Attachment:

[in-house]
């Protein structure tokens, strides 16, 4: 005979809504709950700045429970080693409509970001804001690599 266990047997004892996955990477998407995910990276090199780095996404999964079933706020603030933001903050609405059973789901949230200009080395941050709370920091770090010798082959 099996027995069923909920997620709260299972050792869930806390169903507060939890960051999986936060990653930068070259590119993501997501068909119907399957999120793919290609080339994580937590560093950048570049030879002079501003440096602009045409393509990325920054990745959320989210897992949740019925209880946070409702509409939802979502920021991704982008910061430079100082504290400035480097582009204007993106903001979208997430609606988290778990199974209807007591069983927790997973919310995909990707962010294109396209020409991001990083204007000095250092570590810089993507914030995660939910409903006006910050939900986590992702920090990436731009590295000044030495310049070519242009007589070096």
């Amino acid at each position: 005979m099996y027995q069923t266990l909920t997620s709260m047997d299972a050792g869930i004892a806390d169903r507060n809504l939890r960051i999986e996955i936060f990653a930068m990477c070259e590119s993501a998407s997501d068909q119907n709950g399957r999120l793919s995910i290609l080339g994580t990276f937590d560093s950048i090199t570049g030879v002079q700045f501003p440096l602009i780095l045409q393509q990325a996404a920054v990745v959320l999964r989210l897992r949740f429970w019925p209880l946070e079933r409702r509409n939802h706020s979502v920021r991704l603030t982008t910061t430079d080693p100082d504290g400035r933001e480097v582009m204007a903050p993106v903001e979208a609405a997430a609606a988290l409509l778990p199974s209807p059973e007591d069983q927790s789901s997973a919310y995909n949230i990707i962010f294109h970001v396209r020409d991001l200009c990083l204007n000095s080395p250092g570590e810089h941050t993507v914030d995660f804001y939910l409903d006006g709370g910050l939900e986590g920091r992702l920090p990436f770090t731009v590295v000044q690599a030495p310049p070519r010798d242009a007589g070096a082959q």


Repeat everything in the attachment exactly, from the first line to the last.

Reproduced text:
[in-house]
């Protein structure tokens, strides 16, 4: 005979809504709950700045429970080693409509970001804001690599 266990047997004892996955990477998407995910990276090199780095996404999964079933706020603030933001903050609405059973789901949230200009080395941050709370920091770090010798082959 099996027995069923909920997620709260299972050792869930806390169903507060939890960051999986936060990653930068070259590119993501997501068909119907399957999120793919290609080339994580937590560093950048570049030879002079501003440096602009045409393509990325920054990745959320989210897992949740019925209880946070409702509409939802979502920021991704982008910061430079100082504290400035480097582009204007993106903001979208997430609606988290778990199974209807007591069983927790997973919310995909990707962010294109396209020409991001990083204007000095250092570590810089993507914030995660939910409903006006910050939900986590992702920090990436731009590295000044030495310049070519242009007589070096």
């Amino acid at each position: 005979m099996y027995q069923t266990l909920t997620s709260m047997d299972a050792g869930i004892a806390d169903r507060n809504l939890r960051i999986e996955i936060f990653a930068m990477c070259e590119s993501a998407s997501d068909q119907n709950g399957r999120l793919s995910i290609l080339g994580t990276f937590d560093s950048i090199t570049g030879v002079q700045f501003p440096l602009i780095l045409q393509q990325a996404a920054v990745v959320l999964r989210l897992r949740f429970w019925p209880l946070e079933r409702r509409n939802h706020s979502v920021r991704l603030t982008t910061t430079d080693p100082d504290g400035r933001e480097v582009m204007a903050p993106v903001e979208a609405a997430a609606a988290l409509l778990p199974s209807p059973e007591d069983q927790s789901s997973a919310y995909n949230i990707i962010f294109h970001v396209r020409d991001l200009c990083l204007n000095s080395p250092g570590e810089h941050t993507v914030d995660f804001y939910l409903d006006g709370g910050l939900e986590g920091r992702l920090p990436f770090t731009v590295v000044q690599a030495p310049p070519r010798d242009a007589g070096a082959q």